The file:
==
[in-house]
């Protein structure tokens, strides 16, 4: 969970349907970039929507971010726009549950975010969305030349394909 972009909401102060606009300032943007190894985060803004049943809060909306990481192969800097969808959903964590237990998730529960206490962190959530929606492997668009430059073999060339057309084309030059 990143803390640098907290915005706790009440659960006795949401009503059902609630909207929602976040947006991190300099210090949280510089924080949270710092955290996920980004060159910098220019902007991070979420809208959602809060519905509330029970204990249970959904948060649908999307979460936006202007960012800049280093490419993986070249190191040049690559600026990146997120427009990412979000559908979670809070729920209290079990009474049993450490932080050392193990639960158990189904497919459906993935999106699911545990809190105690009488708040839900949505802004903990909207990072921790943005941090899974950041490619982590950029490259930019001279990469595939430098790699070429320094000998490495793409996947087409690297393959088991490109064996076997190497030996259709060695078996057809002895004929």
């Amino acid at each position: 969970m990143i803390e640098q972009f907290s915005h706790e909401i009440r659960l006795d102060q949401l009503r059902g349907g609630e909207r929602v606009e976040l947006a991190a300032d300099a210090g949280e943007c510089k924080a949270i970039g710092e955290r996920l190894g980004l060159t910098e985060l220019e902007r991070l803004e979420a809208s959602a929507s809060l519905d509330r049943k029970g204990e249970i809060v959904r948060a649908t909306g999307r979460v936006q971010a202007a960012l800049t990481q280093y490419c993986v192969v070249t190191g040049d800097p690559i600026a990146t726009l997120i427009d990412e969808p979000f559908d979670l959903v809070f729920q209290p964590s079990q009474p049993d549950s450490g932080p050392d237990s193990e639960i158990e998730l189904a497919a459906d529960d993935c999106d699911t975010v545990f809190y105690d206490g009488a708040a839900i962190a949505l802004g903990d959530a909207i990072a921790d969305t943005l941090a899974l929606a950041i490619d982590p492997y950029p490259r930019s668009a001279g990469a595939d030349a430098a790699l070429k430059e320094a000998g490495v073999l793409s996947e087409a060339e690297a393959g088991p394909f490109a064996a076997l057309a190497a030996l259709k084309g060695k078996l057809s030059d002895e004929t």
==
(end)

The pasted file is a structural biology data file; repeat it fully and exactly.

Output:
[in-house]
């Protein structure tokens, strides 16, 4: 969970349907970039929507971010726009549950975010969305030349394909 972009909401102060606009300032943007190894985060803004049943809060909306990481192969800097969808959903964590237990998730529960206490962190959530929606492997668009430059073999060339057309084309030059 990143803390640098907290915005706790009440659960006795949401009503059902609630909207929602976040947006991190300099210090949280510089924080949270710092955290996920980004060159910098220019902007991070979420809208959602809060519905509330029970204990249970959904948060649908999307979460936006202007960012800049280093490419993986070249190191040049690559600026990146997120427009990412979000559908979670809070729920209290079990009474049993450490932080050392193990639960158990189904497919459906993935999106699911545990809190105690009488708040839900949505802004903990909207990072921790943005941090899974950041490619982590950029490259930019001279990469595939430098790699070429320094000998490495793409996947087409690297393959088991490109064996076997190497030996259709060695078996057809002895004929």
């Amino acid at each position: 969970m990143i803390e640098q972009f907290s915005h706790e909401i009440r659960l006795d102060q949401l009503r059902g349907g609630e909207r929602v606009e976040l947006a991190a300032d300099a210090g949280e943007c510089k924080a949270i970039g710092e955290r996920l190894g980004l060159t910098e985060l220019e902007r991070l803004e979420a809208s959602a929507s809060l519905d509330r049943k029970g204990e249970i809060v959904r948060a649908t909306g999307r979460v936006q971010a202007a960012l800049t990481q280093y490419c993986v192969v070249t190191g040049d800097p690559i600026a990146t726009l997120i427009d990412e969808p979000f559908d979670l959903v809070f729920q209290p964590s079990q009474p049993d549950s450490g932080p050392d237990s193990e639960i158990e998730l189904a497919a459906d529960d993935c999106d699911t975010v545990f809190y105690d206490g009488a708040a839900i962190a949505l802004g903990d959530a909207i990072a921790d969305t943005l941090a899974l929606a950041i490619d982590p492997y950029p490259r930019s668009a001279g990469a595939d030349a430098a790699l070429k430059e320094a000998g490495v073999l793409s996947e087409a060339e690297a393959g088991p394909f490109a064996a076997l057309a190497a030996l259709k084309g060695k078996l057809s030059d002895e004929t």